The new meaning of the CEO: leader of empathy


Empathy can seem like a non-technical skill, a skill best served by HR professionals. But in reality, empathy is a critical leadership skill and more needed than ever.

One reason for this: The ongoing pandemic has left many workers exhausted. This comes at a time when job opportunities are skyrocketing. Many industries are facing a labor shortage and it will be more difficult for employers to find talent in the future. A new study from Manpower Group found that “69% of employers worldwide report having difficulty filling positions due to lack of qualified talent.”

What can help retain employees? Empathy.

There have been discussions about whether empathy in a leader is

“Nice to have” or a strategic imperative. It turns out it’s the latter. New research from Catalyst shows “a clear path between empathy from senior leaders and managers to improve employee innovation and engagement at work.” Empathetic leaders not only have more innovative and productive teams, but are also more likely to keep good employees. Thirty-three percent of women of color with less empathetic senior leaders said they were considering leaving their organization, compared to 18% with very empathetic senior leaders.

Likewise, a Business Solver survey noted that 90 percent of Gen Z employees are more likely to stay with an empathetic employer, while “only one in four employees think empathy in their organization is enough.”

How to show empathy as a leader? Here are four key methods.

1. Be inclusive.

For starters, make sure everyone feels included, especially in remote or hybrid work situations. One way to make sure home team members feel included is to have them join a video conference or audio conference all the time. During the pandemic, Hive employees in San Francisco remained logged in through a Google Hangout open on their desktops. For many, these open rooms have helped maintain the positive feeling of having office mates around.

Another key activity that drives inclusion is making sure you over-communicate company updates. This makes sure that everyone feels connected to the business knowing what is going on. Town halls, like those held weekly by many Silicon Valley companies, are a particularly useful way to communicate company goals and updates. Workers can participate from anywhere in the world. If you’re hoping locals will make the effort to be there in person, consider providing popular snacks, a reliable way to increase footfall.

2. Be flexible.

Allow as much flexibility as possible in your workplace. While not all professions can allow people to work from home – and not everyone wants to – many people who experienced location flexibility during Covid are hoping to keep this option, at least on a part-time basis. Allowing people to work from home when possible is a good way to empathize; it shows that you understand that employees have different commuting preferences and that you are willing to adapt to different personality types.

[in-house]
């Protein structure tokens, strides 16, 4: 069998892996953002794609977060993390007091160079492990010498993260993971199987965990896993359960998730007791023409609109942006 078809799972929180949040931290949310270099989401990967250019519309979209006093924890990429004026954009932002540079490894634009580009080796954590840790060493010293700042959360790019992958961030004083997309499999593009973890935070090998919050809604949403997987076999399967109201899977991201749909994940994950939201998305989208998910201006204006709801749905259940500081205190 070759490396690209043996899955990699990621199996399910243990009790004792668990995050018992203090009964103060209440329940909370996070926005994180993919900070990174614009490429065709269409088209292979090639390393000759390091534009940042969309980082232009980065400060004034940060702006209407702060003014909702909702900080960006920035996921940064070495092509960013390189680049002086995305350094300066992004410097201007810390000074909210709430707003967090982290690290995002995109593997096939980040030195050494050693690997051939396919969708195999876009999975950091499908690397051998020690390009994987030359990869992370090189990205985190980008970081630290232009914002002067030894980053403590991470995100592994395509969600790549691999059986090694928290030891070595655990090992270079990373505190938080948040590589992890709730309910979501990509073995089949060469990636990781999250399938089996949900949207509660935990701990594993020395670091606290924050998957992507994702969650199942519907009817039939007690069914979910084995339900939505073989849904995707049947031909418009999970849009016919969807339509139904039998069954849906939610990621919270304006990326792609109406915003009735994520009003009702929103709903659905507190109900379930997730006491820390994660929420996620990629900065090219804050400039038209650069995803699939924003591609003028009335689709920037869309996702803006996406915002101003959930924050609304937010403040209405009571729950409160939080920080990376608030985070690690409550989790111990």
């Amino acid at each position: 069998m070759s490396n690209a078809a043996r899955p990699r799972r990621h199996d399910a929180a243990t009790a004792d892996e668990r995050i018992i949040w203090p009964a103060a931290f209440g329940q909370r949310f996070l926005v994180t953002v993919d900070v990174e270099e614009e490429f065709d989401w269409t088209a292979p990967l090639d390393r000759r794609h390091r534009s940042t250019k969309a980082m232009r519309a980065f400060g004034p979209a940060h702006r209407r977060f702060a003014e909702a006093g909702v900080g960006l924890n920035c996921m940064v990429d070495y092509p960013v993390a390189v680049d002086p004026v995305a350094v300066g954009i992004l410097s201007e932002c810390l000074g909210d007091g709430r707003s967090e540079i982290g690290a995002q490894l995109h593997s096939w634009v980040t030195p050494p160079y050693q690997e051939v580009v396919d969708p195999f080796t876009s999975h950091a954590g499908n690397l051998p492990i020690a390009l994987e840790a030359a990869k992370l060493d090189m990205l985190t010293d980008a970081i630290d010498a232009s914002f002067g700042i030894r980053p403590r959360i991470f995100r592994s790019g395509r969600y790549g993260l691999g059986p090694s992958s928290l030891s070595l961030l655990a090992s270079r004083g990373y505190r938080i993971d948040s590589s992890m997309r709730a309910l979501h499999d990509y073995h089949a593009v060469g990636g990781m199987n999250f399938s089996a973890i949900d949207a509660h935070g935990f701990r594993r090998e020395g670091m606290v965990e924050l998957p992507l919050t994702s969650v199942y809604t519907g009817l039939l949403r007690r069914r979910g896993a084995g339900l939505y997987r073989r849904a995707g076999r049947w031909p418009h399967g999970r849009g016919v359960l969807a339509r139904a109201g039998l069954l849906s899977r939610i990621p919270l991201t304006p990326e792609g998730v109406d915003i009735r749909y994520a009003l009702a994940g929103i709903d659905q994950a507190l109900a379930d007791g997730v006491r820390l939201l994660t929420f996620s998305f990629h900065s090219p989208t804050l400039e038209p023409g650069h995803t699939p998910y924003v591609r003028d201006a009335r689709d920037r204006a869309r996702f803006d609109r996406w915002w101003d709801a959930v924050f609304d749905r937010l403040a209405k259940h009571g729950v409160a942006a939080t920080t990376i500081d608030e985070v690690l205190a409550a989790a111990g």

Many companies are doing their utmost in this direction. Australian company Canva now says employees only need to come to the office eight days a year. For initiatives like this to work, companies must provide access to technology that enables collaboration and skills building at a distance.

3.Model and encourage civility.

The pandemic has increased rudeness at work, as a recent study from Portland State University shows. “The biggest triggers for rudeness are things that have been greatly exacerbated by the pandemic,” says study author Lauren Park. These things include burnout, emotional burnout, high workload, and job insecurity. Giving in to the desire to let loose has a ripple effect. As the study authors found, “rudeness is contagious.”

How can you encourage a culture of civility? The means may seem obvious, but they are important: take the time to make sure that the emails you send cannot be interpreted as abrupt or rude; mitigate video call interruptions; monitor meetings to ensure last speakers are not cut off; encourage managers to avoid sending so many emails to the point of feeling intimidated; don’t cancel Zoom sessions at the last minute and do your best not to crack.

4.Recognize the human factor.

Recognizing that your employees are human beings with a life outside of work is a key part of empathy. During the pandemic-related shutdown, executives and workers around the world had to deal with the human factor, such as when a delivery man arrived in the middle of a meeting prompting a barking from an employee’s dog, or when a child’s teacher programmed a home cooking at- project that required adult supervision during the work day.

Really noticing that teams are made up of real people, with real human needs, also helps you see how the unique perspectives of employees can benefit the team. It’s important that managers are curious about employee lives, at least to an extent that helps them connect and understand their experiences, and notice potential contributions.

Responding to the needs of others before they ask for it is another effective way to recognize the human factor and generate loyalty. A Singapore-based communications manager at a large US multinational corporation recently told me, “My new manager offered to make a 11pm call earlier for me, even though I’m the only person in APAC. and that other people will have to get up early. . I love this new manager and I will never leave her.

Focusing on empathy will help you connect with and retain your employees. Start practicing these four habits today.


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